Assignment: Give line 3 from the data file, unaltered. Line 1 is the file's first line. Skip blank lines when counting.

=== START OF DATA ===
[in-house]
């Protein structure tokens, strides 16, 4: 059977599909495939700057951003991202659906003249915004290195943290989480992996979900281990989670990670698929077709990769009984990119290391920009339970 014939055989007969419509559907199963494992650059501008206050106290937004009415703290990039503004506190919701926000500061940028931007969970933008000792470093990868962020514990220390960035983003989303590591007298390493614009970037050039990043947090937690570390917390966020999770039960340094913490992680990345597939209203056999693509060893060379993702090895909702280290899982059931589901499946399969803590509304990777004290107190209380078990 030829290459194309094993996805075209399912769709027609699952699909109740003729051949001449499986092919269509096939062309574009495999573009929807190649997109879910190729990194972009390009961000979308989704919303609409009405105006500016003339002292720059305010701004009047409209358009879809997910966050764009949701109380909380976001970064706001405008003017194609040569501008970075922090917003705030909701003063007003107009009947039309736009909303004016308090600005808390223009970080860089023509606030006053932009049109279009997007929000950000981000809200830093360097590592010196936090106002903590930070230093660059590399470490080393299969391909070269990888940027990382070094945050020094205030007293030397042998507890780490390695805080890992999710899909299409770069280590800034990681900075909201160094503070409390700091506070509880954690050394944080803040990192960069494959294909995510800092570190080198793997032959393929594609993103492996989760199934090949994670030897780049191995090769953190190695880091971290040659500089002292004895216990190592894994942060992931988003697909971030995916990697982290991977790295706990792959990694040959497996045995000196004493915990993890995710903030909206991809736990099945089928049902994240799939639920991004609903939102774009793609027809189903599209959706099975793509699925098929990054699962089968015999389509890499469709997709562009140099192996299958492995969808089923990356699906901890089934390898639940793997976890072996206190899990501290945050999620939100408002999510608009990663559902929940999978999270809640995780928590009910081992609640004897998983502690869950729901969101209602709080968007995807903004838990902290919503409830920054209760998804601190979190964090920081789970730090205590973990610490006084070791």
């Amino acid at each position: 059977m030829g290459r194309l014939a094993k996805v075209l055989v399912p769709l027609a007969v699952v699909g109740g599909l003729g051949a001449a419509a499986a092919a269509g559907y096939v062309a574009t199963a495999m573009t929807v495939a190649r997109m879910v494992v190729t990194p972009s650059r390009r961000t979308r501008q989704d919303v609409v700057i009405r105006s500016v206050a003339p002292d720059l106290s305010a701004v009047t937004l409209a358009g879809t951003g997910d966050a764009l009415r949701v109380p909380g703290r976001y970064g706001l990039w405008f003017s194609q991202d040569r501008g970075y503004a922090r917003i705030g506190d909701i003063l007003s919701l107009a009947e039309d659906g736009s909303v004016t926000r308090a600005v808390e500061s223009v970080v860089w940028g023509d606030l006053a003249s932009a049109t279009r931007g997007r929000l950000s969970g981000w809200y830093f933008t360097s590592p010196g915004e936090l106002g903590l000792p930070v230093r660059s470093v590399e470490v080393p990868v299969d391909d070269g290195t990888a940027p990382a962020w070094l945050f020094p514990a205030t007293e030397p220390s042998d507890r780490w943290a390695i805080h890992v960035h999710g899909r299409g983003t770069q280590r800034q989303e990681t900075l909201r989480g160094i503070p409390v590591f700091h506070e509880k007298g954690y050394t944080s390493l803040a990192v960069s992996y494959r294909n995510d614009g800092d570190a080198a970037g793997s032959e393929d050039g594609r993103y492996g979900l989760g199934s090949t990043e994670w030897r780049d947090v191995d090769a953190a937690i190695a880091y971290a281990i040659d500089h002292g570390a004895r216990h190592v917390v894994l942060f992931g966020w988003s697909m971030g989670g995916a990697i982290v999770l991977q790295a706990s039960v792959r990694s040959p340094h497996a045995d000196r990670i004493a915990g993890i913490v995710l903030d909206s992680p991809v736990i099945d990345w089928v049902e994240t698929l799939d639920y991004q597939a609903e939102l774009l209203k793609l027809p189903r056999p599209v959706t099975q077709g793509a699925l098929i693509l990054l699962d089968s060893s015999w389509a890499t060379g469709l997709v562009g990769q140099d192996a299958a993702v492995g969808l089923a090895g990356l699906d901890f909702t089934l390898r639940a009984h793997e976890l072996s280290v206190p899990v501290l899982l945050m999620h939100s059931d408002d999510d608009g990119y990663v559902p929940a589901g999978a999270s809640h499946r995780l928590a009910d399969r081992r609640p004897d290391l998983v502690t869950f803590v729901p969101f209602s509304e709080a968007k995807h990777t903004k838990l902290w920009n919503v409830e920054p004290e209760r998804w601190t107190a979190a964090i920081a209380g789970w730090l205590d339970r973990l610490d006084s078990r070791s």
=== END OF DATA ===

């Amino acid at each position: 059977m030829g290459r194309l014939a094993k996805v075209l055989v399912p769709l027609a007969v699952v699909g109740g599909l003729g051949a001449a419509a499986a092919a269509g559907y096939v062309a574009t199963a495999m573009t929807v495939a190649r997109m879910v494992v190729t990194p972009s650059r390009r961000t979308r501008q989704d919303v609409v700057i009405r105006s500016v206050a003339p002292d720059l106290s305010a701004v009047t937004l409209a358009g879809t951003g997910d966050a764009l009415r949701v109380p909380g703290r976001y970064g706001l990039w405008f003017s194609q991202d040569r501008g970075y503004a922090r917003i705030g506190d909701i003063l007003s919701l107009a009947e039309d659906g736009s909303v004016t926000r308090a600005v808390e500061s223009v970080v860089w940028g023509d606030l006053a003249s932009a049109t279009r931007g997007r929000l950000s969970g981000w809200y830093f933008t360097s590592p010196g915004e936090l106002g903590l000792p930070v230093r660059s470093v590399e470490v080393p990868v299969d391909d070269g290195t990888a940027p990382a962020w070094l945050f020094p514990a205030t007293e030397p220390s042998d507890r780490w943290a390695i805080h890992v960035h999710g899909r299409g983003t770069q280590r800034q989303e990681t900075l909201r989480g160094i503070p409390v590591f700091h506070e509880k007298g954690y050394t944080s390493l803040a990192v960069s992996y494959r294909n995510d614009g800092d570190a080198a970037g793997s032959e393929d050039g594609r993103y492996g979900l989760g199934s090949t990043e994670w030897r780049d947090v191995d090769a953190a937690i190695a880091y971290a281990i040659d500089h002292g570390a004895r216990h190592v917390v894994l942060f992931g966020w988003s697909m971030g989670g995916a990697i982290v999770l991977q790295a706990s039960v792959r990694s040959p340094h497996a045995d000196r990670i004493a915990g993890i913490v995710l903030d909206s992680p991809v736990i099945d990345w089928v049902e994240t698929l799939d639920y991004q597939a609903e939102l774009l209203k793609l027809p189903r056999p599209v959706t099975q077709g793509a699925l098929i693509l990054l699962d089968s060893s015999w389509a890499t060379g469709l997709v562009g990769q140099d192996a299958a993702v492995g969808l089923a090895g990356l699906d901890f909702t089934l390898r639940a009984h793997e976890l072996s280290v206190p899990v501290l899982l945050m999620h939100s059931d408002d999510d608009g990119y990663v559902p929940a589901g999978a999270s809640h499946r995780l928590a009910d399969r081992r609640p004897d290391l998983v502690t869950f803590v729901p969101f209602s509304e709080a968007k995807h990777t903004k838990l902290w920009n919503v409830e920054p004290e209760r998804w601190t107190a979190a964090i920081a209380g789970w730090l205590d339970r973990l610490d006084s078990r070791s």